Geographic District Policing

What is Geo Policing?


Deputy inside of a patrol carGeographic Policing (or "Geo" Policing) involves the assignment of public safety service providers to defined geographic areas or beats. Whenever possible, deputies are assigned to the same beat. This enables them to build relationships with area residents and partnerships with community organizations.


These partnerships build trust between local communities and police and give deputies more insight when addressing recurring problems or recognizing developing trends in the area. Deputies are able to actively involve citizens in the problem solving process and citizens are more comfortable with familiar deputies.


Geo Policing also makes good business sense. Its structure requires a coordinated approach to problem solving by all ranks within the Sheriff's Office. That is, all levels of personnel participate to ensure that daily, short-term, and long-term concerns are addressed.


For instance, deputies respond to traditional emergency incidents and use daily problem solving strategies in and around their beat. They work closely with the Crime Prevention Specialists to mobilize neighborhood watch groups and seek out resources needed to achieve long-term solutions. Shift sergeants share responsibility for all beats during a shift. However, they are specifically responsible for all short-term and long-term strategic planning and problem solving issues that may arise in their individually assigned beat. The patrol lieutenant coordinates division-wide problem solving and helps develop and maintain partnerships and resources across all the geo beats. The commander, with input from the lieutenant, prioritizes problems across all beats for long range planning and allocates available resources to solve them. This ensures the most effective deployment of county resources.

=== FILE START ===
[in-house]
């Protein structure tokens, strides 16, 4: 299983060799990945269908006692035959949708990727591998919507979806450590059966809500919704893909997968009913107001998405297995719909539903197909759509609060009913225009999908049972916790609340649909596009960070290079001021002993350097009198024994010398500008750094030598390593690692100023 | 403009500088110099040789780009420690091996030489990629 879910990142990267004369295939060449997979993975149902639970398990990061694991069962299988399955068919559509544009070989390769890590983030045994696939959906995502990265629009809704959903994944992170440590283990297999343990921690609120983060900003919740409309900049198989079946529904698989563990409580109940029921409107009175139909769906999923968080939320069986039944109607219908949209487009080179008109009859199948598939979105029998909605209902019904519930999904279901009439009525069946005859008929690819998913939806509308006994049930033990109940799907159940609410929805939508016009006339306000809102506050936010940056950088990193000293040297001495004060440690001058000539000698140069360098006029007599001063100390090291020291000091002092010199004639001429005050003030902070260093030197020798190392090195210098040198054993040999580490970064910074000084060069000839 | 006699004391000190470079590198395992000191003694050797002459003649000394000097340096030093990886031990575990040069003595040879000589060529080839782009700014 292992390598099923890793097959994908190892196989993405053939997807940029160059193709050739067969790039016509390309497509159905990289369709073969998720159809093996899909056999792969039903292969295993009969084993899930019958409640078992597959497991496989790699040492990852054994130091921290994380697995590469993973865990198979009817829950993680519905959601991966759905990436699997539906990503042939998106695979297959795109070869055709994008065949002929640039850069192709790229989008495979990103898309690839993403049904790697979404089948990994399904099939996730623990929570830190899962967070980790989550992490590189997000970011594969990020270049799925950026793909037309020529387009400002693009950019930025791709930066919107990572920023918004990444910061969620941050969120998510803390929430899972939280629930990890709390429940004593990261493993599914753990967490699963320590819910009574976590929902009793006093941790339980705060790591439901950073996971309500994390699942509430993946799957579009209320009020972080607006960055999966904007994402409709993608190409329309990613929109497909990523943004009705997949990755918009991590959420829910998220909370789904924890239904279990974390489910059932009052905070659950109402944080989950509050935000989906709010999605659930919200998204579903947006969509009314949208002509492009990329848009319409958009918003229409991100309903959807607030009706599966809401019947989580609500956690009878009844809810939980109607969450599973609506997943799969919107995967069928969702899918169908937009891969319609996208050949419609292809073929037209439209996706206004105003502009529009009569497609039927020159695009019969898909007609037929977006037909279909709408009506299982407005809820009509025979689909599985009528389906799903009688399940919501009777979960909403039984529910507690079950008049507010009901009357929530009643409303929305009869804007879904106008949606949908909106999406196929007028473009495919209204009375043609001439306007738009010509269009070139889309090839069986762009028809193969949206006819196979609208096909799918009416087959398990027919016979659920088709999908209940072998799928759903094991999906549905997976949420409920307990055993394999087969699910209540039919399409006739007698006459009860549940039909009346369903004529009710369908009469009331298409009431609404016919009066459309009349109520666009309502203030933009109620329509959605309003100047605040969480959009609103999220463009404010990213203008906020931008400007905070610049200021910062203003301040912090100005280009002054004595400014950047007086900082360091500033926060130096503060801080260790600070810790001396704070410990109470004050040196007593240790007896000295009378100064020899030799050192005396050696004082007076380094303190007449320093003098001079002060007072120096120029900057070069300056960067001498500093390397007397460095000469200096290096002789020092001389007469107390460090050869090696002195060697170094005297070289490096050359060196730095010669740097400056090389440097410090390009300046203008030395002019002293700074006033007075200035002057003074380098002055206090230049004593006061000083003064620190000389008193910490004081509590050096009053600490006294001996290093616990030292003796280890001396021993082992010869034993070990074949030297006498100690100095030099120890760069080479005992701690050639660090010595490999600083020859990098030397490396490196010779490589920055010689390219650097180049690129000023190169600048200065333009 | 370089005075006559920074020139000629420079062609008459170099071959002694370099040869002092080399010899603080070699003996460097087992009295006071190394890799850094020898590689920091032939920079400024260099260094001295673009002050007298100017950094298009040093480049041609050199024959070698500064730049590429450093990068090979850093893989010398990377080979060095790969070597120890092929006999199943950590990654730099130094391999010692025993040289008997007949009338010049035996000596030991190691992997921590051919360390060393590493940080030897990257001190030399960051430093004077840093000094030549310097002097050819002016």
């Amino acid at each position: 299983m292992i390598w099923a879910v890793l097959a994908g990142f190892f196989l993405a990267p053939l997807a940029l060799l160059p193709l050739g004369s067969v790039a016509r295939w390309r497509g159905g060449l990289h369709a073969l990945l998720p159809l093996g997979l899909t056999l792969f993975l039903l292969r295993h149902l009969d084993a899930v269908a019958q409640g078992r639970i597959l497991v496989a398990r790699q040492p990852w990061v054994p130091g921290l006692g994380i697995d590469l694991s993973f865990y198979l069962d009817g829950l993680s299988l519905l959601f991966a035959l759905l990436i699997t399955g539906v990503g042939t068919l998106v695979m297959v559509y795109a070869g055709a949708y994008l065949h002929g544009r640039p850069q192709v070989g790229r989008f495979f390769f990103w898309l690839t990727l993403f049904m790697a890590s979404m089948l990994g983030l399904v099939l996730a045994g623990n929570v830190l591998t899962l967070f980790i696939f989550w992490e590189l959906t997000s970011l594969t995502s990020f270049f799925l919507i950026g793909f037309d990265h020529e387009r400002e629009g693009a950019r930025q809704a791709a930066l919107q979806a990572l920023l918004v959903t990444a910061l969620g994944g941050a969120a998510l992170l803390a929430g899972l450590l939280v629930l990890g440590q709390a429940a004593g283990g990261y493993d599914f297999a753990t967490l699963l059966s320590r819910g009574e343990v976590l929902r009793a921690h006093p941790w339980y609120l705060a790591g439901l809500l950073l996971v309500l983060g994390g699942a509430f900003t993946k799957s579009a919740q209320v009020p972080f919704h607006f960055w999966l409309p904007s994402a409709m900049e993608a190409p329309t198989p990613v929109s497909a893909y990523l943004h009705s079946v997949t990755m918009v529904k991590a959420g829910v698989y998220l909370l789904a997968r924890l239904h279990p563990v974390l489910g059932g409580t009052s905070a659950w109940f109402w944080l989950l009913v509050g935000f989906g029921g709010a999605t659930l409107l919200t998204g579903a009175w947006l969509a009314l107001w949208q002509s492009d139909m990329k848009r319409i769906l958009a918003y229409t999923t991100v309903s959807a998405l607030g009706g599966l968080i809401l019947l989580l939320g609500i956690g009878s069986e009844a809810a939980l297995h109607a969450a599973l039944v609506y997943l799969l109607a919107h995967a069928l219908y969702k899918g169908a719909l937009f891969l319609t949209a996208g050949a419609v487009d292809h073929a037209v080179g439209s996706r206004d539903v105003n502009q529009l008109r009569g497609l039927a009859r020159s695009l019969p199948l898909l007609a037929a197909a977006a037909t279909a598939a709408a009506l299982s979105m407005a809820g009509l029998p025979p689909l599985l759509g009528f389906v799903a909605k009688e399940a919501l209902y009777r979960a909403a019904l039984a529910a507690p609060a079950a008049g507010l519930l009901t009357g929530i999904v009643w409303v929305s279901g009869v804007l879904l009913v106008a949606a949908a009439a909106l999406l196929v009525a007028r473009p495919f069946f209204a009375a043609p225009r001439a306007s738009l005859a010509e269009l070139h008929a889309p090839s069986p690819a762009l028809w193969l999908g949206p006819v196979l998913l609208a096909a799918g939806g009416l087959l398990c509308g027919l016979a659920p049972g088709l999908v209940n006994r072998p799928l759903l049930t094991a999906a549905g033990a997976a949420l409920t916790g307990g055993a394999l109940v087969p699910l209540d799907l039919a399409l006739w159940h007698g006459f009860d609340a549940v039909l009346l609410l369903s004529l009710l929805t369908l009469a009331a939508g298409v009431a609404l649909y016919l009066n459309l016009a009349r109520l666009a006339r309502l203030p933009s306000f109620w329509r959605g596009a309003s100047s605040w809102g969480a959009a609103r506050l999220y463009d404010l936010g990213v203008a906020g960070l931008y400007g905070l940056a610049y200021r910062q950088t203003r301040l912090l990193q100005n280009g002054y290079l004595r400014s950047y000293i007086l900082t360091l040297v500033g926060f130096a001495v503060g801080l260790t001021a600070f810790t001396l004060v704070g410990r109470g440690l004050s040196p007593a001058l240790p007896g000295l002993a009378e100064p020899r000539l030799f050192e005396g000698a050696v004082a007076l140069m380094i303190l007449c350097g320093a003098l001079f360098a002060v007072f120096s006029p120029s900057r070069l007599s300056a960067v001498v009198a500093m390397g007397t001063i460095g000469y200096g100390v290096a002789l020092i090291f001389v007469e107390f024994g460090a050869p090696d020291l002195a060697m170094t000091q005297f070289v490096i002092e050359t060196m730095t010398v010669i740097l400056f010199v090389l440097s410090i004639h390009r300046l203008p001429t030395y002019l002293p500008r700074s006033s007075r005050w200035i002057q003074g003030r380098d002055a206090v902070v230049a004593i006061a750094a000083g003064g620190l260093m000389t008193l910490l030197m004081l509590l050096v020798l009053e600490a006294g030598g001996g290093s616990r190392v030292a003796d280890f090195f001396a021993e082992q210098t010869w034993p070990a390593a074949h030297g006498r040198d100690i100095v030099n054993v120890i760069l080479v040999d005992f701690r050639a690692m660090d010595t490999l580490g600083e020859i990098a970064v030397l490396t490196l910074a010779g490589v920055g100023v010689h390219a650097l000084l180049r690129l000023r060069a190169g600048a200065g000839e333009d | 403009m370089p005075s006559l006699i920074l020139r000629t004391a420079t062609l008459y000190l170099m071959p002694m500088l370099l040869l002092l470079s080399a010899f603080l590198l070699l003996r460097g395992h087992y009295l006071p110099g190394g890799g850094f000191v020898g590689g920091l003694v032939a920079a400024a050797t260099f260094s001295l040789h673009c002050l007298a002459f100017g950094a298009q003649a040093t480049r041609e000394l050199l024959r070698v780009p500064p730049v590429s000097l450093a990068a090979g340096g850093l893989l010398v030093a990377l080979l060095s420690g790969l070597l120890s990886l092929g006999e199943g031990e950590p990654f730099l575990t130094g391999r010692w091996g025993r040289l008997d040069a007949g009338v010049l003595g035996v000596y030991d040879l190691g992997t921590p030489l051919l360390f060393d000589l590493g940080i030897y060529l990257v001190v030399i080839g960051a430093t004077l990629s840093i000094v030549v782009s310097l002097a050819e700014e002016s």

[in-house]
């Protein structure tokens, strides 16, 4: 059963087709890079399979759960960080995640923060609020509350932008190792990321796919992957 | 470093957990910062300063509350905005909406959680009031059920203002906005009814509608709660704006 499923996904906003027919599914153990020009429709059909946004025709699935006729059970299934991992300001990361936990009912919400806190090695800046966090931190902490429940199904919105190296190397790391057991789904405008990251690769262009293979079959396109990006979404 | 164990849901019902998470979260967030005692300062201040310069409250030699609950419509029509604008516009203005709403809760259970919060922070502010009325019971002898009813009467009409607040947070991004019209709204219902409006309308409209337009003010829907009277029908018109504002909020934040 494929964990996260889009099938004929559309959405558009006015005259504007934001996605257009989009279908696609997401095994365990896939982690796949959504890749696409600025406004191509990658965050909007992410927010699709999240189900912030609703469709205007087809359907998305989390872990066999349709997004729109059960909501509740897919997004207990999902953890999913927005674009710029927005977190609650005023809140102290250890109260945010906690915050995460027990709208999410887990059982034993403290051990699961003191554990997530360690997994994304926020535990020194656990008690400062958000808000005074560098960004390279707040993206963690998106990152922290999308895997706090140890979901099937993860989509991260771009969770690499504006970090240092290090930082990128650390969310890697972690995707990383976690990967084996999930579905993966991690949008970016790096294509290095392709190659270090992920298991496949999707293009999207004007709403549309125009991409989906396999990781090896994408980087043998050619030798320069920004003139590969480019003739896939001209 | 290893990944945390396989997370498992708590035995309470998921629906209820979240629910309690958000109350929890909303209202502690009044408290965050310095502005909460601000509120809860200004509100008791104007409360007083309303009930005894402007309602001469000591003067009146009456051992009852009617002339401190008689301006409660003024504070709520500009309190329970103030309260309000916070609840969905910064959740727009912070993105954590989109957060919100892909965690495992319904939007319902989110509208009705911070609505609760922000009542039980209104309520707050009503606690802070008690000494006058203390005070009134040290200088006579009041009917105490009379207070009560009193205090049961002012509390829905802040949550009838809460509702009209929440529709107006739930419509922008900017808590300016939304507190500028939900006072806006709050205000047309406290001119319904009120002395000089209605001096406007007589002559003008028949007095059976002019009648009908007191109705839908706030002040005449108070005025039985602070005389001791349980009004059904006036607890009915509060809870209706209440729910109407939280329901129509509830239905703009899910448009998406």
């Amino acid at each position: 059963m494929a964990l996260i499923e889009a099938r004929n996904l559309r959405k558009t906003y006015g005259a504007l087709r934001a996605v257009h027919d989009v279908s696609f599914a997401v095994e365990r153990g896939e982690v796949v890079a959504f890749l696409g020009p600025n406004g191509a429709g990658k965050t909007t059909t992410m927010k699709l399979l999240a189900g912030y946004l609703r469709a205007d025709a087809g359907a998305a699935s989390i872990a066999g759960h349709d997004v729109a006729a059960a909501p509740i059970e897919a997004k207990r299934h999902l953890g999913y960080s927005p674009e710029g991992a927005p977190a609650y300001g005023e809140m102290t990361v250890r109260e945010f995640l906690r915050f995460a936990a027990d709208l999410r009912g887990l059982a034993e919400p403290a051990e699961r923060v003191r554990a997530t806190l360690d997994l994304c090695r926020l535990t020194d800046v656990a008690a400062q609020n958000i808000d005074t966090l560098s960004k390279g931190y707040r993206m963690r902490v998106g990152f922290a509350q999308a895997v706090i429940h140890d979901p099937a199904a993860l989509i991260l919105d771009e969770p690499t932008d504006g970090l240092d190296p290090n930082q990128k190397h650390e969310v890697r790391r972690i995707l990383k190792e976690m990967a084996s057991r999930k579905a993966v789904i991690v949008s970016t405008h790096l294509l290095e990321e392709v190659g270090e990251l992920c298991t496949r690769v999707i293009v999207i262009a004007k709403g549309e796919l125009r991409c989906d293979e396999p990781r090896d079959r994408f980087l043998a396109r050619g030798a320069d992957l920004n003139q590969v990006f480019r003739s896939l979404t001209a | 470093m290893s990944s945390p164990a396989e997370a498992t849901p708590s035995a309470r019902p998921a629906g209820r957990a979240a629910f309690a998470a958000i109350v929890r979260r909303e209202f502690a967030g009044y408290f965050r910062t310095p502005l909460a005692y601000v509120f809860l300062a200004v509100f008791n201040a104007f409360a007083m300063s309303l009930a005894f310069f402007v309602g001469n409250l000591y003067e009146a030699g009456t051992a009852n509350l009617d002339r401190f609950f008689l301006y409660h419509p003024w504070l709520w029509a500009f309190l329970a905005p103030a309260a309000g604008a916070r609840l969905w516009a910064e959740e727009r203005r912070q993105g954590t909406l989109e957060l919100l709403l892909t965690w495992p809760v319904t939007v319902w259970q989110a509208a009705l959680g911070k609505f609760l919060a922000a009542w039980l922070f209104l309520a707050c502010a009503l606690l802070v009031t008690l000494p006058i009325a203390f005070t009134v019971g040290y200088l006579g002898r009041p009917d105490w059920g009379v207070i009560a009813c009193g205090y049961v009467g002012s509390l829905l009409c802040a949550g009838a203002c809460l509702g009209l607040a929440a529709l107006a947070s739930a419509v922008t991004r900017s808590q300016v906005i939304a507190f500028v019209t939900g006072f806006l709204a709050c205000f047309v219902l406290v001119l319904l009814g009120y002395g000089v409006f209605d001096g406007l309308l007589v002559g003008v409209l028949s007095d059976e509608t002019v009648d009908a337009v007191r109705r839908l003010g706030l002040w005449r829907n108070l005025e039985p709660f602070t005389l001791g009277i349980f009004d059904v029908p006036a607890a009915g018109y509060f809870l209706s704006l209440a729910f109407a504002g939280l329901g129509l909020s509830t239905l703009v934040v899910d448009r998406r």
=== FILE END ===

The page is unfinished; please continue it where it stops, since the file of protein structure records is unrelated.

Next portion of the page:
We invite you to get to know the sergeant assigned to your geo beat, and to contact them directly with issues your community is facing.  To learn more, visit Who Patrols My Neighborhood, where you can obtain the name, e-mail link, and direct telephone number for the sergeant assigned to each area. Please remember that these are non-emergency numbers.


For emergencies, please continue to dial 9-1-1.


Other sources of information:

About Crime Prevention